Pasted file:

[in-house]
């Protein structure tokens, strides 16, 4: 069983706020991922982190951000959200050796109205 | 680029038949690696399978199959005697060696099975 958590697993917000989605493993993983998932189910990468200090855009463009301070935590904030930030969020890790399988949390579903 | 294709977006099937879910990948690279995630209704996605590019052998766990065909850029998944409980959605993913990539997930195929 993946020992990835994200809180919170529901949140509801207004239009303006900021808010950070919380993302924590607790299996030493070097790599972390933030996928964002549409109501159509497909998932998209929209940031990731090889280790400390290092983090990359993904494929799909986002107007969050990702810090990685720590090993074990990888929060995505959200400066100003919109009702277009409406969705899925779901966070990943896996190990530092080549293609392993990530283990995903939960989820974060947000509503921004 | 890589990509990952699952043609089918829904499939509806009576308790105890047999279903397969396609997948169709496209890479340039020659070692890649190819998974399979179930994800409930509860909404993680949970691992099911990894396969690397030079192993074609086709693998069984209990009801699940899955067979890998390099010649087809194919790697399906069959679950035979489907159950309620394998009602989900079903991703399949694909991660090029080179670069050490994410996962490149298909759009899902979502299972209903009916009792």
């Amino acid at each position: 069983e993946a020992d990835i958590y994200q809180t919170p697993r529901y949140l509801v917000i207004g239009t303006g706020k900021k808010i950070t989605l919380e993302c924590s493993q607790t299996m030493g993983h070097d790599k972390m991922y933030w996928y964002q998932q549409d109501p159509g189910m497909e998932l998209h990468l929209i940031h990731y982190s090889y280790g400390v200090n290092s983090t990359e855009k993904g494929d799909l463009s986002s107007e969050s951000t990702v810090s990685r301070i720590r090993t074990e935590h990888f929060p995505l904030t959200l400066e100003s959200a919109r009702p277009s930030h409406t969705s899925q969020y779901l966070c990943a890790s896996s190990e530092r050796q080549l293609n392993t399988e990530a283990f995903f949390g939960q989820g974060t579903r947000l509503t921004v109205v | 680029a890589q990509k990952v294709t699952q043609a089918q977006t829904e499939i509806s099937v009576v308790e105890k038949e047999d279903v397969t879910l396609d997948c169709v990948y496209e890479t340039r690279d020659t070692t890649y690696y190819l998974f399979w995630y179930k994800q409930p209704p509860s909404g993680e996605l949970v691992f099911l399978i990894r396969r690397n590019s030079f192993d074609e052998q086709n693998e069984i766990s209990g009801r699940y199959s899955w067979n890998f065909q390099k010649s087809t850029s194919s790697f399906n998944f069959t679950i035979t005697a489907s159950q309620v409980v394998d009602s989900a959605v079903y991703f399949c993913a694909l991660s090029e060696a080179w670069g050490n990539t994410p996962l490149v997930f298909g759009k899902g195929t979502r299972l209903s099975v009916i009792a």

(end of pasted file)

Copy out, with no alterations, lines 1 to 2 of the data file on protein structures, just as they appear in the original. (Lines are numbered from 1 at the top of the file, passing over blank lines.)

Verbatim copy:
[in-house]
């Protein structure tokens, strides 16, 4: 069983706020991922982190951000959200050796109205 | 680029038949690696399978199959005697060696099975 958590697993917000989605493993993983998932189910990468200090855009463009301070935590904030930030969020890790399988949390579903 | 294709977006099937879910990948690279995630209704996605590019052998766990065909850029998944409980959605993913990539997930195929 993946020992990835994200809180919170529901949140509801207004239009303006900021808010950070919380993302924590607790299996030493070097790599972390933030996928964002549409109501159509497909998932998209929209940031990731090889280790400390290092983090990359993904494929799909986002107007969050990702810090990685720590090993074990990888929060995505959200400066100003919109009702277009409406969705899925779901966070990943896996190990530092080549293609392993990530283990995903939960989820974060947000509503921004 | 890589990509990952699952043609089918829904499939509806009576308790105890047999279903397969396609997948169709496209890479340039020659070692890649190819998974399979179930994800409930509860909404993680949970691992099911990894396969690397030079192993074609086709693998069984209990009801699940899955067979890998390099010649087809194919790697399906069959679950035979489907159950309620394998009602989900079903991703399949694909991660090029080179670069050490994410996962490149298909759009899902979502299972209903009916009792």